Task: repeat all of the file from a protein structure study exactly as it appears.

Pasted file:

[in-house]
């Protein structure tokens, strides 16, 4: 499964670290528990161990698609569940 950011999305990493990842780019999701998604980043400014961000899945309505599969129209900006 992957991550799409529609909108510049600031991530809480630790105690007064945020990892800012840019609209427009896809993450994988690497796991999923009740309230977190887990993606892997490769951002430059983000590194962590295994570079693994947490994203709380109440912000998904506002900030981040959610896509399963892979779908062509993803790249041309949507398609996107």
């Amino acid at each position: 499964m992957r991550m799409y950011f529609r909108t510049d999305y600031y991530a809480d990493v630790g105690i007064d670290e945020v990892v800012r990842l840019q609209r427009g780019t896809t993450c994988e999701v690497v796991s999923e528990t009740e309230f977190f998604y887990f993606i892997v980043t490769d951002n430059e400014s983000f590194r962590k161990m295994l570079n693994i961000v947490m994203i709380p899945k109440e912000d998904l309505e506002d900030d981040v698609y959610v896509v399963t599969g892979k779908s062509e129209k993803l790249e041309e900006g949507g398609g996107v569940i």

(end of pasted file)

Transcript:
[in-house]
């Protein structure tokens, strides 16, 4: 499964670290528990161990698609569940 950011999305990493990842780019999701998604980043400014961000899945309505599969129209900006 992957991550799409529609909108510049600031991530809480630790105690007064945020990892800012840019609209427009896809993450994988690497796991999923009740309230977190887990993606892997490769951002430059983000590194962590295994570079693994947490994203709380109440912000998904506002900030981040959610896509399963892979779908062509993803790249041309949507398609996107």
């Amino acid at each position: 499964m992957r991550m799409y950011f529609r909108t510049d999305y600031y991530a809480d990493v630790g105690i007064d670290e945020v990892v800012r990842l840019q609209r427009g780019t896809t993450c994988e999701v690497v796991s999923e528990t009740e309230f977190f998604y887990f993606i892997v980043t490769d951002n430059e400014s983000f590194r962590k161990m295994l570079n693994i961000v947490m994203i709380p899945k109440e912000d998904l309505e506002d900030d981040v698609y959610v896509v399963t599969g892979k779908s062509e129209k993803l790249e041309e900006g949507g398609g996107v569940i």